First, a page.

As of July 2015, there are over 1.5 million apps in the App Store and 1.6 million apps in the Google Play Store.
It’s more important than ever to stand out from the crowd. To be talked about. To be remarkable. The question is: How do you develop a mobile app that is so valuable that people use it every month? Every week? Or better yet – every day?
Over the last few years, I’ve built 13 mobile apps — 4 of which have hit the Top 100 in the Entertainment, Lifestyle and Business categories — and have worked with leading apps in industries such as technology, transportation, travel, e-commerce, retail and more.
Along the way, I’ve taken copious notes on what makes great apps stand out from the crowd and secure those coveted top spots. I consolidated this into a list of tips to help developers, mobile product managers and marketers develop mobile apps that can launch into the stratosphere.
The tips are organized by phases of app development. You can click on a link to jump to a specific section:
Tips on acquiring new app users.
1. Build a product that solves a problem: Really amazing apps solve a glaring problem. Do you hate standing on the corner on a freezing cold night in an attempt to try to wave down a taxi cab? Use Lyft. Do you want to learn a language but don’t want to commute 45 minutes to sit in a classroom? Use Duolingo. Solve a problem. And do it in an awesome way. This will drive word of mouth referrals. Speaking of referrals…
2. Build a referral program: Incentivize your early users to refer your app to their friends. Uber & DiDi did a fantastic job by offering ride credits for people that referred the app to others:
3. Build a wait list: People want what they can’t have. A wait list helps you capture demand and build a database of emails early. When you announce your app is generally available, you’ll have a long list (hopefully thousands) of people ready to download it. You can easily build a website landing page through platforms like Wix.com, Unbounce, or Squarespace and use this to capture email.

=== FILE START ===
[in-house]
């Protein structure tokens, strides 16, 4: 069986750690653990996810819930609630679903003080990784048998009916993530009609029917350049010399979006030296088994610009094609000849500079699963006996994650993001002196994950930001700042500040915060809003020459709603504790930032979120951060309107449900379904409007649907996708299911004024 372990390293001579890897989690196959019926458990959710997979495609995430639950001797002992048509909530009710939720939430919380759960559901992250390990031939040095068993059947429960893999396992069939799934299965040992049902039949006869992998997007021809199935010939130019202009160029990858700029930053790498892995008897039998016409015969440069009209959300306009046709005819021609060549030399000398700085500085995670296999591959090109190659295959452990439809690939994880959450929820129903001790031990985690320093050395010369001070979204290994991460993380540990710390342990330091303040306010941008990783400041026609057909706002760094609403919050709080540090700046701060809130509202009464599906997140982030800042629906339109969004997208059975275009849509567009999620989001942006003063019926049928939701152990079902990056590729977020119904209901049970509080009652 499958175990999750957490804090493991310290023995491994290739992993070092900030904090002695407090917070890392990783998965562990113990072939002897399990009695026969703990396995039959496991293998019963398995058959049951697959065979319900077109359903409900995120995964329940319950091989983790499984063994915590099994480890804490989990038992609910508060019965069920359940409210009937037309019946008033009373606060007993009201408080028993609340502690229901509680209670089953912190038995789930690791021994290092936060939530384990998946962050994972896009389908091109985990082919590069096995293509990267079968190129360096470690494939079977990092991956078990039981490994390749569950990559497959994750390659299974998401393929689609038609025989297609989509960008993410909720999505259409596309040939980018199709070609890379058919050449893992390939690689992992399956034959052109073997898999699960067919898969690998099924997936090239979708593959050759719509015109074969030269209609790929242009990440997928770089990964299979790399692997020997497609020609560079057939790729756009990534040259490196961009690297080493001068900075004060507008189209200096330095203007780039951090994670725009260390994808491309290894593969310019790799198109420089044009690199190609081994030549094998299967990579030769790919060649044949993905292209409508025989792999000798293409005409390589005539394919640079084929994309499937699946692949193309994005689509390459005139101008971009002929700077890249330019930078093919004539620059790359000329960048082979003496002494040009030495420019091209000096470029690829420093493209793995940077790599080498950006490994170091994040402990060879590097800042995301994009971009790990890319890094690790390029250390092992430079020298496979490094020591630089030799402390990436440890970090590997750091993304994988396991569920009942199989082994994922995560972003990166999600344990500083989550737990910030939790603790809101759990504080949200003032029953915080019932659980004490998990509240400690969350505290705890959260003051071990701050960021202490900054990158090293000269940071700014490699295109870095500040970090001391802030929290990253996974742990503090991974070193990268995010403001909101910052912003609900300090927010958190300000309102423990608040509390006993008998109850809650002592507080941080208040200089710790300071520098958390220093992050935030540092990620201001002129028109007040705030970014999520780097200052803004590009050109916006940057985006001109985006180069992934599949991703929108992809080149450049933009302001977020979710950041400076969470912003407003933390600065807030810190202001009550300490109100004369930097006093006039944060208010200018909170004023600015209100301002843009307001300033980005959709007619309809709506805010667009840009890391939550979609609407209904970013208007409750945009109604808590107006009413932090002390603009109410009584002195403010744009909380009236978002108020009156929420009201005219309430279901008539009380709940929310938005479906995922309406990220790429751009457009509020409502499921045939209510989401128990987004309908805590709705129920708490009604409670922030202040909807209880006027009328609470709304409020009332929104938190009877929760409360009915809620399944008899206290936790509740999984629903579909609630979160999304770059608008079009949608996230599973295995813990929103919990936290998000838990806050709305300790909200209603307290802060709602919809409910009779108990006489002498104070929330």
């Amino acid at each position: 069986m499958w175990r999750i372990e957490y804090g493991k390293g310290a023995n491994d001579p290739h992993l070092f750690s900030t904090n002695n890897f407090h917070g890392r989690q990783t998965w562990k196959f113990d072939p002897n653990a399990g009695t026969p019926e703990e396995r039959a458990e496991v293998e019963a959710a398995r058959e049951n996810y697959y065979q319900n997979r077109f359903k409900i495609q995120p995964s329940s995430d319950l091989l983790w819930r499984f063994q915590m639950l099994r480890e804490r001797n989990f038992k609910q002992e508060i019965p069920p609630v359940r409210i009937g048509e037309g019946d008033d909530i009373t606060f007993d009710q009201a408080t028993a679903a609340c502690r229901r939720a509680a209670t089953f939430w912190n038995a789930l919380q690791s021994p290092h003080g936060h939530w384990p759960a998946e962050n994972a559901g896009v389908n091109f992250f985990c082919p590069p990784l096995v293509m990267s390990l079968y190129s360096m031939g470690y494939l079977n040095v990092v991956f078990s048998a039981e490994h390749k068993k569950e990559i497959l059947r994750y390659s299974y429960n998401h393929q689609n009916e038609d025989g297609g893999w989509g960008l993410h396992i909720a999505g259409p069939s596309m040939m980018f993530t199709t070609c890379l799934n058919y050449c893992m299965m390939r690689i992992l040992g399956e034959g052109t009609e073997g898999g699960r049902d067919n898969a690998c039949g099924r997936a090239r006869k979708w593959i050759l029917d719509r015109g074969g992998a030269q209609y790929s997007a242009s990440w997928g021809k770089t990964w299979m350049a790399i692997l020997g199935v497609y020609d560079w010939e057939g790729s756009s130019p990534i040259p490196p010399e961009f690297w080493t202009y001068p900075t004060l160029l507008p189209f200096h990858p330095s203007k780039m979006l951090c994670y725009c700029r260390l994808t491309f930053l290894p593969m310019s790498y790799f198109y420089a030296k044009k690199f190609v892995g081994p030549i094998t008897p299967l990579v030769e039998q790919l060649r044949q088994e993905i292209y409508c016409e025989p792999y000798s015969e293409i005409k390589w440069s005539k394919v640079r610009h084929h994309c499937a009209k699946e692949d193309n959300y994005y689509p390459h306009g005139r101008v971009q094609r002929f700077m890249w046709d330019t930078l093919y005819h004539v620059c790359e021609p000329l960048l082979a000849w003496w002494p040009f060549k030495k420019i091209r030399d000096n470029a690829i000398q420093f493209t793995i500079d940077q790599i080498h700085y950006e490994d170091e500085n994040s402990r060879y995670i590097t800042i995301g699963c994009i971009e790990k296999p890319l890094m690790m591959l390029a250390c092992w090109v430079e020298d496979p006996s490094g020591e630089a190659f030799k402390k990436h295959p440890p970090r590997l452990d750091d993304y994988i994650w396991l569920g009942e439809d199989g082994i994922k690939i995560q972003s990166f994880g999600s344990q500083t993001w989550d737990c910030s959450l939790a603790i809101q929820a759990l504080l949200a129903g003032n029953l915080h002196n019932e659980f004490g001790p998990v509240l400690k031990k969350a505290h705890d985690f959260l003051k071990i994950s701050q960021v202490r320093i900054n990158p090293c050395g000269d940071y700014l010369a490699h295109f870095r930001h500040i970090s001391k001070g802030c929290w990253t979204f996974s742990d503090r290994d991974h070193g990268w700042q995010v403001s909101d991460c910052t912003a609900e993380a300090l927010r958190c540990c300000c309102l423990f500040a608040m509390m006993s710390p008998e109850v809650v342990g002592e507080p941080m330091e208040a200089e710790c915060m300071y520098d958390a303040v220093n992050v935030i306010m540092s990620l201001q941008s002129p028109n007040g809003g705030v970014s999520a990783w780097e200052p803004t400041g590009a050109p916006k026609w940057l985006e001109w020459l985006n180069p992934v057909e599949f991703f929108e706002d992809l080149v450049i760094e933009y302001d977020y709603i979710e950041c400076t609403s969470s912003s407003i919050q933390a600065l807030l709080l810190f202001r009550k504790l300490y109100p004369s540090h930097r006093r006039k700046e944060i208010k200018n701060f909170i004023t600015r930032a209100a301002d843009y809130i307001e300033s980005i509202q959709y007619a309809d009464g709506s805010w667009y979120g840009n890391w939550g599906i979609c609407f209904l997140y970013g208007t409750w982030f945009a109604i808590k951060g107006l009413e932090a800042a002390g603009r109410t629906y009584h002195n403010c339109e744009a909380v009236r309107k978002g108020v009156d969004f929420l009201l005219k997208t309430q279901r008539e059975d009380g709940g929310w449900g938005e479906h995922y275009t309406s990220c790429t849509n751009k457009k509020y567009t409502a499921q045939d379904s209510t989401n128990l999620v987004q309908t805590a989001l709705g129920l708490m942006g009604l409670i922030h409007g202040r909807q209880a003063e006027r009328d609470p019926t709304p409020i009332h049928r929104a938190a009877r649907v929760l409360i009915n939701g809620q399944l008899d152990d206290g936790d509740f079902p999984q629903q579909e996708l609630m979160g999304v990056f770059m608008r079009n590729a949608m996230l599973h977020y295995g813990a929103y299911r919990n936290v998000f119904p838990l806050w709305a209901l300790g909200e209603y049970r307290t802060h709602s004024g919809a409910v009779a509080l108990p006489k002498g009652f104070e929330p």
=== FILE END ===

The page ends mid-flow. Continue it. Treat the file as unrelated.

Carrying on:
Robinhood, a zero-commission stock trading app is a great example of using a waitlist effectively. Nate Rodland, COO of Robinhood, said referrals alone accounted for over half of their million-person waitlist!
“We built a waitlist in order to gather a list of potential customers and beta users ahead of our app launch. Combining our waitlist with a referral system was crucial – we took the people who were most excited about Robinhood, and gave them an easy way to spread that excitement to their friends.”
-Nate Rodland, COO, Robinhood
4. Leverage a freemium model: Make your app available for free with a freemium model. It’s possible you’ll get more downloads in a free version of your app. You could then offer the option of purchasing virtual currency for premium features.
Coffee Meets Bagel, one of the top dating apps, does this well. They allow people to use core features (viewing the profile of one potential match per day) for free. But, they also offer premium features (like viewing mutual friends and choosing a match from a pool of 10 people) that users can purchase.
5. Make your paid app free for a limited time: Not a fan of the freemium model? No worries! Make your paid app free for a short promotional period and promote it to various publication outlets like LifeHacker, Gizmodo, Forbes Tech and The Guardian. You can tweet the promotion to their twitter accounts or submit it directly to them on their website.
6. Write and promote content about the problem your app solves: Produce content that adds value to your customers: whether it’s blog posts, eBooks, videos or webinars. Target topics and keywords that are related to your app so you reach the right audience. If your content helps people overcome challenges, you’ll be perceived as a thought leader and expert in the space. Promote the content on your blog and social media profiles to drive network effects. This video for a new app, Knock Knock is a great example of framing the problem the app solves.
7. Answer questions on Quora: Target questions that center around pain points your app solves to help build awareness around your target audience. If you offer a really valuable answer, the Quora team could recommend your article to the major media outlets. I wrote a post on Quora and it ended up being picked up by Forbes, Inc., The Huffington Post and Business Insider. Cumulatively it generated over 7,700 shares, 33,000 views and cost absolutely nothing. Zilch. #freemarketing
8. Attend and host local marketing events: In our world that’s so driven by swipes and texts, remember how impactful in-person events can be in building buzz. Hosting an event could help you build a community of champions that could become the foundation of your app’s success. Use Meetup to find an event or promote your own.
9. Consider the paid acquisition route: If your organic marketing and in-app growth levers aren’t growing your users effectively, explore the paid acquisition route on channels like Twitter, Facebook, Apple iAd, Chartboost, Google Admob and more (here’s a great list from Localytics).